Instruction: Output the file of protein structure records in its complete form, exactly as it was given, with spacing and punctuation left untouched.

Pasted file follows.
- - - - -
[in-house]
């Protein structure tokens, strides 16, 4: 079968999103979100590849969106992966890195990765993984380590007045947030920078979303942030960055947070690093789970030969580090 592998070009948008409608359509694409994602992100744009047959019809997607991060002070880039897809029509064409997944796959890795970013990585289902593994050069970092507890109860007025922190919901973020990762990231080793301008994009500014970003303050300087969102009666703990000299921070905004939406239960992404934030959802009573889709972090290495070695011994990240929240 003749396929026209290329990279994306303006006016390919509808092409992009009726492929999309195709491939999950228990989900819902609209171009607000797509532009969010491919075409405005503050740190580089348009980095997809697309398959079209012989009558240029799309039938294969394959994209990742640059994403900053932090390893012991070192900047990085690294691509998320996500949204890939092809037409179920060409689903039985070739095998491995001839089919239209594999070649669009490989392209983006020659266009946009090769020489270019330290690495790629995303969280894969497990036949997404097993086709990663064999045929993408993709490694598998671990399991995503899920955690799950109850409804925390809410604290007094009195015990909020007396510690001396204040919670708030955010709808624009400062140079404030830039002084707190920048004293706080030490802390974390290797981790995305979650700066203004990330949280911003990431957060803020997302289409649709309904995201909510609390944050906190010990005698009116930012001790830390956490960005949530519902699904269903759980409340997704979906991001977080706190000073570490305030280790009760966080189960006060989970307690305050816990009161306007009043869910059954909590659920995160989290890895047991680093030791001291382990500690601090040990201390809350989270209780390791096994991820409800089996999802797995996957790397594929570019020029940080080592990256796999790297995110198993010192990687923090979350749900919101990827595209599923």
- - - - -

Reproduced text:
[in-house]
């Protein structure tokens, strides 16, 4: 079968999103979100590849969106992966890195990765993984380590007045947030920078979303942030960055947070690093789970030969580090 592998070009948008409608359509694409994602992100744009047959019809997607991060002070880039897809029509064409997944796959890795970013990585289902593994050069970092507890109860007025922190919901973020990762990231080793301008994009500014970003303050300087969102009666703990000299921070905004939406239960992404934030959802009573889709972090290495070695011994990240929240 003749396929026209290329990279994306303006006016390919509808092409992009009726492929999309195709491939999950228990989900819902609209171009607000797509532009969010491919075409405005503050740190580089348009980095997809697309398959079209012989009558240029799309039938294969394959994209990742640059994403900053932090390893012991070192900047990085690294691509998320996500949204890939092809037409179920060409689903039985070739095998491995001839089919239209594999070649669009490989392209983006020659266009946009090769020489270019330290690495790629995303969280894969497990036949997404097993086709990663064999045929993408993709490694598998671990399991995503899920955690799950109850409804925390809410604290007094009195015990909020007396510690001396204040919670708030955010709808624009400062140079404030830039002084707190920048004293706080030490802390974390290797981790995305979650700066203004990330949280911003990431957060803020997302289409649709309904995201909510609390944050906190010990005698009116930012001790830390956490960005949530519902699904269903759980409340997704979906991001977080706190000073570490305030280790009760966080189960006060989970307690305050816990009161306007009043869910059954909590659920995160989290890895047991680093030791001291382990500690601090040990201390809350989270209780390791096994991820409800089996999802797995996957790397594929570019020029940080080592990256796999790297995110198993010192990687923090979350749900919101990827595209599923």